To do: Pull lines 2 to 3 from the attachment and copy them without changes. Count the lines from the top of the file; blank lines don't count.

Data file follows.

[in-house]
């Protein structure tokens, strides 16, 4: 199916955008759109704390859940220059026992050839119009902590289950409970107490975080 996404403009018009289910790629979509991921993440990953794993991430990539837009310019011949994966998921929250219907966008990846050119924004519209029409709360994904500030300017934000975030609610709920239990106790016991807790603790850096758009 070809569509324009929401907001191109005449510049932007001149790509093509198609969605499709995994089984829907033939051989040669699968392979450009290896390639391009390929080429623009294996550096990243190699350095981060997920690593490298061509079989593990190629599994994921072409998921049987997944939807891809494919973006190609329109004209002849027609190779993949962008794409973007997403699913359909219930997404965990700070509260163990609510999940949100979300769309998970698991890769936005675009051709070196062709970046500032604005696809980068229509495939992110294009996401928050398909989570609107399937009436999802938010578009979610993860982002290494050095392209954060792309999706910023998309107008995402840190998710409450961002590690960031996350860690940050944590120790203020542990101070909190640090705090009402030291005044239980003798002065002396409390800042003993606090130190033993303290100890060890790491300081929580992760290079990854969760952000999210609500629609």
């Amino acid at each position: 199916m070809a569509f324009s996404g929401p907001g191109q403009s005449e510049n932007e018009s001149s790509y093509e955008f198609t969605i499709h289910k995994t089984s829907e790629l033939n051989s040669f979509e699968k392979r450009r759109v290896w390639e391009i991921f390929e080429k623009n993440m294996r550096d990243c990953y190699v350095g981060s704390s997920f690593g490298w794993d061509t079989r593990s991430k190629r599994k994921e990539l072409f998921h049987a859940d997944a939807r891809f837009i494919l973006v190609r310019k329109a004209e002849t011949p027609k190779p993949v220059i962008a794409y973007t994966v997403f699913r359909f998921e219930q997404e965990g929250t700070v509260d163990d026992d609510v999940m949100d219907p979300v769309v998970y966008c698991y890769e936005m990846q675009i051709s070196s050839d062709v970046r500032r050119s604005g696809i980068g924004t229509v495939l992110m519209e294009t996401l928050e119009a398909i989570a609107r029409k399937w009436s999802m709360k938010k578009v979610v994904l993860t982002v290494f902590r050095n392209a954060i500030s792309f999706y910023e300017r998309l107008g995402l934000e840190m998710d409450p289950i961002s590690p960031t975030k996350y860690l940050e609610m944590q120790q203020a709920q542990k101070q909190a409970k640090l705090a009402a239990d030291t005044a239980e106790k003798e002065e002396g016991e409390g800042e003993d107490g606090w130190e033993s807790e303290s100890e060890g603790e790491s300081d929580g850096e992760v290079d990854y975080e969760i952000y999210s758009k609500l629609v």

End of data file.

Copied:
């Protein structure tokens, strides 16, 4: 199916955008759109704390859940220059026992050839119009902590289950409970107490975080 996404403009018009289910790629979509991921993440990953794993991430990539837009310019011949994966998921929250219907966008990846050119924004519209029409709360994904500030300017934000975030609610709920239990106790016991807790603790850096758009 070809569509324009929401907001191109005449510049932007001149790509093509198609969605499709995994089984829907033939051989040669699968392979450009290896390639391009390929080429623009294996550096990243190699350095981060997920690593490298061509079989593990190629599994994921072409998921049987997944939807891809494919973006190609329109004209002849027609190779993949962008794409973007997403699913359909219930997404965990700070509260163990609510999940949100979300769309998970698991890769936005675009051709070196062709970046500032604005696809980068229509495939992110294009996401928050398909989570609107399937009436999802938010578009979610993860982002290494050095392209954060792309999706910023998309107008995402840190998710409450961002590690960031996350860690940050944590120790203020542990101070909190640090705090009402030291005044239980003798002065002396409390800042003993606090130190033993303290100890060890790491300081929580992760290079990854969760952000999210609500629609």
């Amino acid at each position: 199916m070809a569509f324009s996404g929401p907001g191109q403009s005449e510049n932007e018009s001149s790509y093509e955008f198609t969605i499709h289910k995994t089984s829907e790629l033939n051989s040669f979509e699968k392979r450009r759109v290896w390639e391009i991921f390929e080429k623009n993440m294996r550096d990243c990953y190699v350095g981060s704390s997920f690593g490298w794993d061509t079989r593990s991430k190629r599994k994921e990539l072409f998921h049987a859940d997944a939807r891809f837009i494919l973006v190609r310019k329109a004209e002849t011949p027609k190779p993949v220059i962008a794409y973007t994966v997403f699913r359909f998921e219930q997404e965990g929250t700070v509260d163990d026992d609510v999940m949100d219907p979300v769309v998970y966008c698991y890769e936005m990846q675009i051709s070196s050839d062709v970046r500032r050119s604005g696809i980068g924004t229509v495939l992110m519209e294009t996401l928050e119009a398909i989570a609107r029409k399937w009436s999802m709360k938010k578009v979610v994904l993860t982002v290494f902590r050095n392209a954060i500030s792309f999706y910023e300017r998309l107008g995402l934000e840190m998710d409450p289950i961002s590690p960031t975030k996350y860690l940050e609610m944590q120790q203020a709920q542990k101070q909190a409970k640090l705090a009402a239990d030291t005044a239980e106790k003798e002065e002396g016991e409390g800042e003993d107490g606090w130190e033993s807790e303290s100890e060890g603790e790491s300081d929580g850096e992760v290079d990854y975080e969760i952000y999210s758009k609500l629609v």